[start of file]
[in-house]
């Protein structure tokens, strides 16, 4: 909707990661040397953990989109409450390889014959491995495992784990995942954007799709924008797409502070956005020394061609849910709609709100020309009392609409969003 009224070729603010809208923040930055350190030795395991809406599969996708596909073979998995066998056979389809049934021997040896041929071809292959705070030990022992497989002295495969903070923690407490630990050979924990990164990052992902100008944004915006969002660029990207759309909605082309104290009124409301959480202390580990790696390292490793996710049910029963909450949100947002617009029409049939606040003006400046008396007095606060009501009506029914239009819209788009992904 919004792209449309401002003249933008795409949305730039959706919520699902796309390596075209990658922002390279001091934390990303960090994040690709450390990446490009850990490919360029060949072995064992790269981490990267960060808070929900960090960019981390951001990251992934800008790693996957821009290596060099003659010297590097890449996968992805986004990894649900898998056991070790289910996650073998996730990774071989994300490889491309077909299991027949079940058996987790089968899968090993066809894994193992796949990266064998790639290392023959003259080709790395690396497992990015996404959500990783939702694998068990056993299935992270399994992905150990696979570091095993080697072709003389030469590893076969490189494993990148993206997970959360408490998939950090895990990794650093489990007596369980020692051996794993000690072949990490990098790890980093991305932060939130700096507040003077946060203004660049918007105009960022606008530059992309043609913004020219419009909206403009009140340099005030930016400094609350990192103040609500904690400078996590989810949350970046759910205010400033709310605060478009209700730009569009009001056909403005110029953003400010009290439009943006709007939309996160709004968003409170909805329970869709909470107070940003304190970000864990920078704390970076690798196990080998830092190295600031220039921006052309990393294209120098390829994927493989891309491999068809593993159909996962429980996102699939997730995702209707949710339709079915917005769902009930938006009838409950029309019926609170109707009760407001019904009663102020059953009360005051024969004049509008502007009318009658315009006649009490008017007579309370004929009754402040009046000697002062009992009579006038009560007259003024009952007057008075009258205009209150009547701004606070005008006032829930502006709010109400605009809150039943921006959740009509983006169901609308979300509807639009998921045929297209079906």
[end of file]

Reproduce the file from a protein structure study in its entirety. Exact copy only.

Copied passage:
[in-house]
């Protein structure tokens, strides 16, 4: 909707990661040397953990989109409450390889014959491995495992784990995942954007799709924008797409502070956005020394061609849910709609709100020309009392609409969003 009224070729603010809208923040930055350190030795395991809406599969996708596909073979998995066998056979389809049934021997040896041929071809292959705070030990022992497989002295495969903070923690407490630990050979924990990164990052992902100008944004915006969002660029990207759309909605082309104290009124409301959480202390580990790696390292490793996710049910029963909450949100947002617009029409049939606040003006400046008396007095606060009501009506029914239009819209788009992904 919004792209449309401002003249933008795409949305730039959706919520699902796309390596075209990658922002390279001091934390990303960090994040690709450390990446490009850990490919360029060949072995064992790269981490990267960060808070929900960090960019981390951001990251992934800008790693996957821009290596060099003659010297590097890449996968992805986004990894649900898998056991070790289910996650073998996730990774071989994300490889491309077909299991027949079940058996987790089968899968090993066809894994193992796949990266064998790639290392023959003259080709790395690396497992990015996404959500990783939702694998068990056993299935992270399994992905150990696979570091095993080697072709003389030469590893076969490189494993990148993206997970959360408490998939950090895990990794650093489990007596369980020692051996794993000690072949990490990098790890980093991305932060939130700096507040003077946060203004660049918007105009960022606008530059992309043609913004020219419009909206403009009140340099005030930016400094609350990192103040609500904690400078996590989810949350970046759910205010400033709310605060478009209700730009569009009001056909403005110029953003400010009290439009943006709007939309996160709004968003409170909805329970869709909470107070940003304190970000864990920078704390970076690798196990080998830092190295600031220039921006052309990393294209120098390829994927493989891309491999068809593993159909996962429980996102699939997730995702209707949710339709079915917005769902009930938006009838409950029309019926609170109707009760407001019904009663102020059953009360005051024969004049509008502007009318009658315009006649009490008017007579309370004929009754402040009046000697002062009992009579006038009560007259003024009952007057008075009258205009209150009547701004606070005008006032829930502006709010109400605009809150039943921006959740009509983006169901609308979300509807639009998921045929297209079906």